• Our History

    Founded in 1874 as a teacher-training school, Worcester State University has grown to become a traditional liberal arts and sciences university with programs spanning the biomedical sciences, business, humanities, behavioral sciences, the health professions, and, of course, education. We are woven in the fabric of the Worcester community through myriad partnerships, and have evolved to become a resource for lifelong learning throughout Worcester County—and beyond. The links below let you follow the important milestones that brought Worcester State to where we are today.

    Worcester State University’s Early Years

    History Early Years Thumbnail
    Worcester State University was founded as the Worcester Normal School in 1874 as the fifth state-funded normal school in Massachusetts. We were among the dozens of teacher-training schools established during the 19th century. Our first campus was on St. Ann’s Hill in Worcester. 

    Becoming Worcester State Teachers College

    History State Teachers College Thumbnail In 1932, we became Worcester State Teachers College and moved to our present location, which was owned by Worcester inventor and philanthropist George I. Rockwood. Our sole building, the Administration Building, housed classrooms, labs, faculty and offices, gymnasium, library, and assembly hall. READ MORE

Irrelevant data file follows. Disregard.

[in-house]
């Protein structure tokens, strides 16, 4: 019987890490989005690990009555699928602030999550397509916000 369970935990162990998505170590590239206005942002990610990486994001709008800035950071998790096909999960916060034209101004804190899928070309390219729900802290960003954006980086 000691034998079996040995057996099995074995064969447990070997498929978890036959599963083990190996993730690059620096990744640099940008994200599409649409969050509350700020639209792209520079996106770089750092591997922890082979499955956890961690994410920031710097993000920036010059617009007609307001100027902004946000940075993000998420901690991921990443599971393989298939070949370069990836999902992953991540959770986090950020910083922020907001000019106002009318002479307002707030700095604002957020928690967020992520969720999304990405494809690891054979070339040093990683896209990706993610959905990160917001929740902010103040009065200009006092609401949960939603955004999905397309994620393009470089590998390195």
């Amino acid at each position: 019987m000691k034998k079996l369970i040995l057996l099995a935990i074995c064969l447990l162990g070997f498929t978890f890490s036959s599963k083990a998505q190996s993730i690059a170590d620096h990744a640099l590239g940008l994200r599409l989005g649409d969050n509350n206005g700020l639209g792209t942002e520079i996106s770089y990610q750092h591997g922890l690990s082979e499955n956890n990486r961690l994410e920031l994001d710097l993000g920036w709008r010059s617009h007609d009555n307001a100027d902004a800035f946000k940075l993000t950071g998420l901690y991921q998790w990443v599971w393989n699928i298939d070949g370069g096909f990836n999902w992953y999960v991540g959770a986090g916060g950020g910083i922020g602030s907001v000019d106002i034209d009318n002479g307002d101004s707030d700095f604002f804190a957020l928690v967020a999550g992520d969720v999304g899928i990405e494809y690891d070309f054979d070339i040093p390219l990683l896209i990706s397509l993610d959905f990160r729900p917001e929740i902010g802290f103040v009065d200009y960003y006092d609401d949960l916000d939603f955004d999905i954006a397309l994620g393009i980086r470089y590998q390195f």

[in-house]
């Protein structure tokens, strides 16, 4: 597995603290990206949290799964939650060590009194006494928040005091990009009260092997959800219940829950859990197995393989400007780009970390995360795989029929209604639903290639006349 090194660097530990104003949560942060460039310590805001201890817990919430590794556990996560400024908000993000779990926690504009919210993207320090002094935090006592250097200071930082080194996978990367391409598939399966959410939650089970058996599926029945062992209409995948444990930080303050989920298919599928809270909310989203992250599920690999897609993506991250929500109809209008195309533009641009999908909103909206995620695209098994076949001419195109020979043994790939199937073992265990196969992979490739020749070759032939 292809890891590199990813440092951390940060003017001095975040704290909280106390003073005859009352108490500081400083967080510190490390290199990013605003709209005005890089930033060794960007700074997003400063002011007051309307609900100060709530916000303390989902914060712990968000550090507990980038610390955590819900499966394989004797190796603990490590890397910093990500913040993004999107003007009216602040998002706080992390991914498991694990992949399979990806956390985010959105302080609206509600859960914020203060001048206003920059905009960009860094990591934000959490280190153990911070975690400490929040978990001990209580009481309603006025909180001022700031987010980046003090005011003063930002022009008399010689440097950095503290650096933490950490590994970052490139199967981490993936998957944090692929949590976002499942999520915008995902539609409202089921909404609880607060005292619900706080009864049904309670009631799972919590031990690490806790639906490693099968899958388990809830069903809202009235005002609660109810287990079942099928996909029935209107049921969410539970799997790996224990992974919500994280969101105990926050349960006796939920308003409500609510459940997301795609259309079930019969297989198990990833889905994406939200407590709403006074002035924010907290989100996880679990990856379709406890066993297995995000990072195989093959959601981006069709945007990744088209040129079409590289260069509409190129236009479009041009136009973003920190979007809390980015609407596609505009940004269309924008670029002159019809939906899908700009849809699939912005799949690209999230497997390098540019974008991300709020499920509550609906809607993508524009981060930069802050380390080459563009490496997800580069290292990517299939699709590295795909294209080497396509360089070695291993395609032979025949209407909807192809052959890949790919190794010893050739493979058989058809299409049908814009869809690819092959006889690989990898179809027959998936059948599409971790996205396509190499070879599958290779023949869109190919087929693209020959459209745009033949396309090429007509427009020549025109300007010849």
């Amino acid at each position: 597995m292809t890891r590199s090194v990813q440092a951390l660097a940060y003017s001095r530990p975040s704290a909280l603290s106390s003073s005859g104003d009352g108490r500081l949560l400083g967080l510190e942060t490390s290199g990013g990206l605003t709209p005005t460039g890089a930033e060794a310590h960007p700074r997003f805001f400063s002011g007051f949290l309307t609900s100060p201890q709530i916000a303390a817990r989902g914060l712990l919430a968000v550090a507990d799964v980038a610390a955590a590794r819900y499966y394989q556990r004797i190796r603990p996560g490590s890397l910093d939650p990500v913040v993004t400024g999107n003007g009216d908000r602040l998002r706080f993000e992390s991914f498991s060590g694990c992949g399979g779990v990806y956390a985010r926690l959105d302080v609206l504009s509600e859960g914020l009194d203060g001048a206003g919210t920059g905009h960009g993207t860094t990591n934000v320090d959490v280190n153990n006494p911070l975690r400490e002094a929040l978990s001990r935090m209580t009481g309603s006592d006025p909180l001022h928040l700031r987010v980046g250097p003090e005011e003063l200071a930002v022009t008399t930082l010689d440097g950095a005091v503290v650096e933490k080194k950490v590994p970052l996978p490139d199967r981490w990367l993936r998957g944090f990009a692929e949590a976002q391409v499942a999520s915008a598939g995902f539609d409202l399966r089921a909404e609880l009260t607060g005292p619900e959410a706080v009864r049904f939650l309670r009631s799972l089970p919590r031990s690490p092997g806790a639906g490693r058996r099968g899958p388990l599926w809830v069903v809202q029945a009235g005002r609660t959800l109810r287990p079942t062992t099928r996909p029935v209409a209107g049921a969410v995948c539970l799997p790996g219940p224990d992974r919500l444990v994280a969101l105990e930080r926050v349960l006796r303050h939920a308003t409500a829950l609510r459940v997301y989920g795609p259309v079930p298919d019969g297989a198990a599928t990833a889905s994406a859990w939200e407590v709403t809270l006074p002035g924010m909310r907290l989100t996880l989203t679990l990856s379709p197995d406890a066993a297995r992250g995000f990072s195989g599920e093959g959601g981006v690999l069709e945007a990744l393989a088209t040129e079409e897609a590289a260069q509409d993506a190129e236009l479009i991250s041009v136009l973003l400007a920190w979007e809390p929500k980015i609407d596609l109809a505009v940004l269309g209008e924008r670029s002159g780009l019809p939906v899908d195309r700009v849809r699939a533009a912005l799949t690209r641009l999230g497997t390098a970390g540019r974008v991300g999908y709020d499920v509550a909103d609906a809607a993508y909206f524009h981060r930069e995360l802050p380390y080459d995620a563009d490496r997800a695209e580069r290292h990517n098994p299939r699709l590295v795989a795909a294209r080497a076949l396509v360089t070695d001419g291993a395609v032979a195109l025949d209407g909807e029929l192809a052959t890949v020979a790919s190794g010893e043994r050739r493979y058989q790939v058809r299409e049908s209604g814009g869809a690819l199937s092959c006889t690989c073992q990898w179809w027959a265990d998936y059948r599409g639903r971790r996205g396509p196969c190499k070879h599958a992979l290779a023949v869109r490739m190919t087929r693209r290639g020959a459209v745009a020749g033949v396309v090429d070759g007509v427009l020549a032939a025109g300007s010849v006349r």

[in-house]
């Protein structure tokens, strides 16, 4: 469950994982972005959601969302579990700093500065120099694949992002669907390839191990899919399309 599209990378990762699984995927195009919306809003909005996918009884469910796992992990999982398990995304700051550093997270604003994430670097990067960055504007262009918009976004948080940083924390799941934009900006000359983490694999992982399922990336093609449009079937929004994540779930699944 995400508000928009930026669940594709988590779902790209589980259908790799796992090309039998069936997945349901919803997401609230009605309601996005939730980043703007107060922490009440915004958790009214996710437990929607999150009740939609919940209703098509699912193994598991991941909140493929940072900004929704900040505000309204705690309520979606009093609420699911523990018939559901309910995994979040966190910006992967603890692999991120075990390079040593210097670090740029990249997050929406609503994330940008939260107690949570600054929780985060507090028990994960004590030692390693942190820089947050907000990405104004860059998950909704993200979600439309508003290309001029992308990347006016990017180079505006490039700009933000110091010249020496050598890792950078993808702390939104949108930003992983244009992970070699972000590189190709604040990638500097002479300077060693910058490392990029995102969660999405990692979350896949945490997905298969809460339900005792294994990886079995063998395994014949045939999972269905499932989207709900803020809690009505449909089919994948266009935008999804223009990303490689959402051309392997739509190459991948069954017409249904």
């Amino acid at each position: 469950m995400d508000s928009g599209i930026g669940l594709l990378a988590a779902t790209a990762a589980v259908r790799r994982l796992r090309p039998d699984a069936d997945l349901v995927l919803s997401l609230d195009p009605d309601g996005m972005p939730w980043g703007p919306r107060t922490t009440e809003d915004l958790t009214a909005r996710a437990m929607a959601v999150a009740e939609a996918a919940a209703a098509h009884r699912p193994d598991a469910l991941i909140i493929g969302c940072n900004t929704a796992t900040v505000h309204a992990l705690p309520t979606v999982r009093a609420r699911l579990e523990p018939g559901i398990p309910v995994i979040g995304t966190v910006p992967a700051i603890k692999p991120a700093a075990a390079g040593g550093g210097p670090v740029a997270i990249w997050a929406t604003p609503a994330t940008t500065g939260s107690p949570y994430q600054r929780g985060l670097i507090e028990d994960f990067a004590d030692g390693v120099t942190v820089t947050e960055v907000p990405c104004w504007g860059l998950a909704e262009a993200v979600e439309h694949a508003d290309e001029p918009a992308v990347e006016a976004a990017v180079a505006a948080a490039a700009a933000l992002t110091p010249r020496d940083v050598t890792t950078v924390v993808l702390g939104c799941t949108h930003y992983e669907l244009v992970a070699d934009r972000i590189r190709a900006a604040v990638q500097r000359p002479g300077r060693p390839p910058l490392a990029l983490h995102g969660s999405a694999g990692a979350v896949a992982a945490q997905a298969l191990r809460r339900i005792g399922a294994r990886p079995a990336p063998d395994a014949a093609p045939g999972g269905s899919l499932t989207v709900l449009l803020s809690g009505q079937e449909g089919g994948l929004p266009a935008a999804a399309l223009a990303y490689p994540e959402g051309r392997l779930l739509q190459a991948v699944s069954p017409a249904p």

Transition to a Liberal Arts and Sciences College

    History Liberal Arts Sciences Thumbnail By 1963, we had evolved into a liberal arts and sciences college, The Massachusetts Board of Education acknowledged this in 1963 when it voted to drop the word “teachers” and change our name to Worcester State College.  READ MORE


    Recognition as a State University

    Recognition as a State Universtiy Thumbnail We became Worcester State University in 2010 when the Massachusetts Legislature voted to grant university status to all Massachusetts state colleges. This recognized the fact that we qualified as university according to the classification of institutions of higher education established by the Carnegie Foundation.    READ MORE